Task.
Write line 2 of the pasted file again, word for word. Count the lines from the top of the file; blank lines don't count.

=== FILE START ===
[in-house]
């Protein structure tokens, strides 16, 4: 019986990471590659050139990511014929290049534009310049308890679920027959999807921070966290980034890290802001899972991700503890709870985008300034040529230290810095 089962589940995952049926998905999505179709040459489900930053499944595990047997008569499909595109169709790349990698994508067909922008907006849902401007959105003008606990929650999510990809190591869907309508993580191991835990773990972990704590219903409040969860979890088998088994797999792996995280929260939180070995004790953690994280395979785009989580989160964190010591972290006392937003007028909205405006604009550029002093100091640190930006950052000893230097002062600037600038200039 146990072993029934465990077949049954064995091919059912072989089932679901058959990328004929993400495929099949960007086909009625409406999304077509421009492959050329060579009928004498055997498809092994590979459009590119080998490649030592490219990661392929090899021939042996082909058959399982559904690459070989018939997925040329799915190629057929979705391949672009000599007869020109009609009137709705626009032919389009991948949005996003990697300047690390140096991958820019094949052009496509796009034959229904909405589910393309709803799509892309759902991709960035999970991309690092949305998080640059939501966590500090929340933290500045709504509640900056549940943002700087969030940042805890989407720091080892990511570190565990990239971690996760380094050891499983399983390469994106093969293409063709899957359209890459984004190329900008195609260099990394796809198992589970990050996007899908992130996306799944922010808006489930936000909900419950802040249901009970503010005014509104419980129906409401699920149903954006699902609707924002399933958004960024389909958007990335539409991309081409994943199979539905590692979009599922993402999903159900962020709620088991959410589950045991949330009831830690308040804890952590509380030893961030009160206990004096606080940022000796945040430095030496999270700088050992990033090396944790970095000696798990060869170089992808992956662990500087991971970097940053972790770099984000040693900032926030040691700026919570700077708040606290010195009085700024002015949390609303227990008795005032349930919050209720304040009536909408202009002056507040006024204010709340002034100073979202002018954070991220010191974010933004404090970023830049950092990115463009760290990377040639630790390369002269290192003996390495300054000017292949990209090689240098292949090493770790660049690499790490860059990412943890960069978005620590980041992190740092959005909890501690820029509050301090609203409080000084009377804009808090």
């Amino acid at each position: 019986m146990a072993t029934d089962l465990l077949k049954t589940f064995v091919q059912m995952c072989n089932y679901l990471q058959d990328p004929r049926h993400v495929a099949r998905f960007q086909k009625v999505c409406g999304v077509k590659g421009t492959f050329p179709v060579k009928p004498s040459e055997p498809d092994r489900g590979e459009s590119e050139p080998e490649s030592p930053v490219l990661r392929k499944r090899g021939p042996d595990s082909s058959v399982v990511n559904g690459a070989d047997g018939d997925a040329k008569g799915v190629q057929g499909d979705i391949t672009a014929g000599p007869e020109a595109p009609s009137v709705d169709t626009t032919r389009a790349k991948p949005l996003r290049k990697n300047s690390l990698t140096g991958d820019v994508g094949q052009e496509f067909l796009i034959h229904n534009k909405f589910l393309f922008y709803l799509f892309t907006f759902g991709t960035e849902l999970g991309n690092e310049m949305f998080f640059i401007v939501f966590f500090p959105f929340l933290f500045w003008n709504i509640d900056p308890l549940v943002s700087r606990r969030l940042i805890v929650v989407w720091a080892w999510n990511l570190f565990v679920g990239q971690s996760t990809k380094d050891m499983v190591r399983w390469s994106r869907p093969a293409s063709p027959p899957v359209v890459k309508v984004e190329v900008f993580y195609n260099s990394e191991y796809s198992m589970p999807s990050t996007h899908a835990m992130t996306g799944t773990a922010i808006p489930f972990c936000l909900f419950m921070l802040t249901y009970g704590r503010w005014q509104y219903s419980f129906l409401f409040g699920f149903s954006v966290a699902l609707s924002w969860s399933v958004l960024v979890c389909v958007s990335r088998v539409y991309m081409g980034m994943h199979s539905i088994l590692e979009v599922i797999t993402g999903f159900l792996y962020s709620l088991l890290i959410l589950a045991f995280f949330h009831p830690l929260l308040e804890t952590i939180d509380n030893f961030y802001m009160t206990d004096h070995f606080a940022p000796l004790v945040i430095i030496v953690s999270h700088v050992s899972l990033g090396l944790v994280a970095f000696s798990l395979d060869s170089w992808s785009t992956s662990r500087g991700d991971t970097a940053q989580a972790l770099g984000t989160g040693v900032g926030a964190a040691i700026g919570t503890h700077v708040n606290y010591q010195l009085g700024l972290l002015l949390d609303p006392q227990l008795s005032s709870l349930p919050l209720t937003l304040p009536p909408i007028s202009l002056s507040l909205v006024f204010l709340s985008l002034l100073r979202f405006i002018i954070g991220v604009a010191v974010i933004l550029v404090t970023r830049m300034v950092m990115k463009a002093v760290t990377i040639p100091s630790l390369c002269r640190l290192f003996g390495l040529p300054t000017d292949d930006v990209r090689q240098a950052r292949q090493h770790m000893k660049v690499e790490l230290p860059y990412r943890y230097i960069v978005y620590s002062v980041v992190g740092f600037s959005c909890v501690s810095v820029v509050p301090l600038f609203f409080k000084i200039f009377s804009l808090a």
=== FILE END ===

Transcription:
């Protein structure tokens, strides 16, 4: 019986990471590659050139990511014929290049534009310049308890679920027959999807921070966290980034890290802001899972991700503890709870985008300034040529230290810095 089962589940995952049926998905999505179709040459489900930053499944595990047997008569499909595109169709790349990698994508067909922008907006849902401007959105003008606990929650999510990809190591869907309508993580191991835990773990972990704590219903409040969860979890088998088994797999792996995280929260939180070995004790953690994280395979785009989580989160964190010591972290006392937003007028909205405006604009550029002093100091640190930006950052000893230097002062600037600038200039 146990072993029934465990077949049954064995091919059912072989089932679901058959990328004929993400495929099949960007086909009625409406999304077509421009492959050329060579009928004498055997498809092994590979459009590119080998490649030592490219990661392929090899021939042996082909058959399982559904690459070989018939997925040329799915190629057929979705391949672009000599007869020109009609009137709705626009032919389009991948949005996003990697300047690390140096991958820019094949052009496509796009034959229904909405589910393309709803799509892309759902991709960035999970991309690092949305998080640059939501966590500090929340933290500045709504509640900056549940943002700087969030940042805890989407720091080892990511570190565990990239971690996760380094050891499983399983390469994106093969293409063709899957359209890459984004190329900008195609260099990394796809198992589970990050996007899908992130996306799944922010808006489930936000909900419950802040249901009970503010005014509104419980129906409401699920149903954006699902609707924002399933958004960024389909958007990335539409991309081409994943199979539905590692979009599922993402999903159900962020709620088991959410589950045991949330009831830690308040804890952590509380030893961030009160206990004096606080940022000796945040430095030496999270700088050992990033090396944790970095000696798990060869170089992808992956662990500087991971970097940053972790770099984000040693900032926030040691700026919570700077708040606290010195009085700024002015949390609303227990008795005032349930919050209720304040009536909408202009002056507040006024204010709340002034100073979202002018954070991220010191974010933004404090970023830049950092990115463009760290990377040639630790390369002269290192003996390495300054000017292949990209090689240098292949090493770790660049690499790490860059990412943890960069978005620590980041992190740092959005909890501690820029509050301090609203409080000084009377804009808090």